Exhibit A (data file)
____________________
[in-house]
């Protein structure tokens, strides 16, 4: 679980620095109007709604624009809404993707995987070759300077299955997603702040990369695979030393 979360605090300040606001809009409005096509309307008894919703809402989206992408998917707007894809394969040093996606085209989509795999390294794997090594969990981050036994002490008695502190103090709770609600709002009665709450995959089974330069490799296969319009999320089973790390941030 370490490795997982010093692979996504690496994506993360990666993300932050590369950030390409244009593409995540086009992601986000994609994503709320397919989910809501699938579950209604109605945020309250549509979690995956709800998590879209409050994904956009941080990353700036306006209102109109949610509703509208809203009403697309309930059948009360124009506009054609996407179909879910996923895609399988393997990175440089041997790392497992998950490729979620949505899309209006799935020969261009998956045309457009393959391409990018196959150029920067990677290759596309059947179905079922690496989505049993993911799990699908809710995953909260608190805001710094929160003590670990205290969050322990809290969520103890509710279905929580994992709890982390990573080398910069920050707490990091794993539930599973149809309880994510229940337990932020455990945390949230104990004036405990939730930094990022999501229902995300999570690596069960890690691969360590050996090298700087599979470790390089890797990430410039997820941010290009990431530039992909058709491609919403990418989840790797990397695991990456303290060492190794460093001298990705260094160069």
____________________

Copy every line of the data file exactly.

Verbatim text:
[in-house]
């Protein structure tokens, strides 16, 4: 679980620095109007709604624009809404993707995987070759300077299955997603702040990369695979030393 979360605090300040606001809009409005096509309307008894919703809402989206992408998917707007894809394969040093996606085209989509795999390294794997090594969990981050036994002490008695502190103090709770609600709002009665709450995959089974330069490799296969319009999320089973790390941030 370490490795997982010093692979996504690496994506993360990666993300932050590369950030390409244009593409995540086009992601986000994609994503709320397919989910809501699938579950209604109605945020309250549509979690995956709800998590879209409050994904956009941080990353700036306006209102109109949610509703509208809203009403697309309930059948009360124009506009054609996407179909879910996923895609399988393997990175440089041997790392497992998950490729979620949505899309209006799935020969261009998956045309457009393959391409990018196959150029920067990677290759596309059947179905079922690496989505049993993911799990699908809710995953909260608190805001710094929160003590670990205290969050322990809290969520103890509710279905929580994992709890982390990573080398910069920050707490990091794993539930599973149809309880994510229940337990932020455990945390949230104990004036405990939730930094990022999501229902995300999570690596069960890690691969360590050996090298700087599979470790390089890797990430410039997820941010290009990431530039992909058709491609919403990418989840790797990397695991990456303290060492190794460093001298990705260094160069």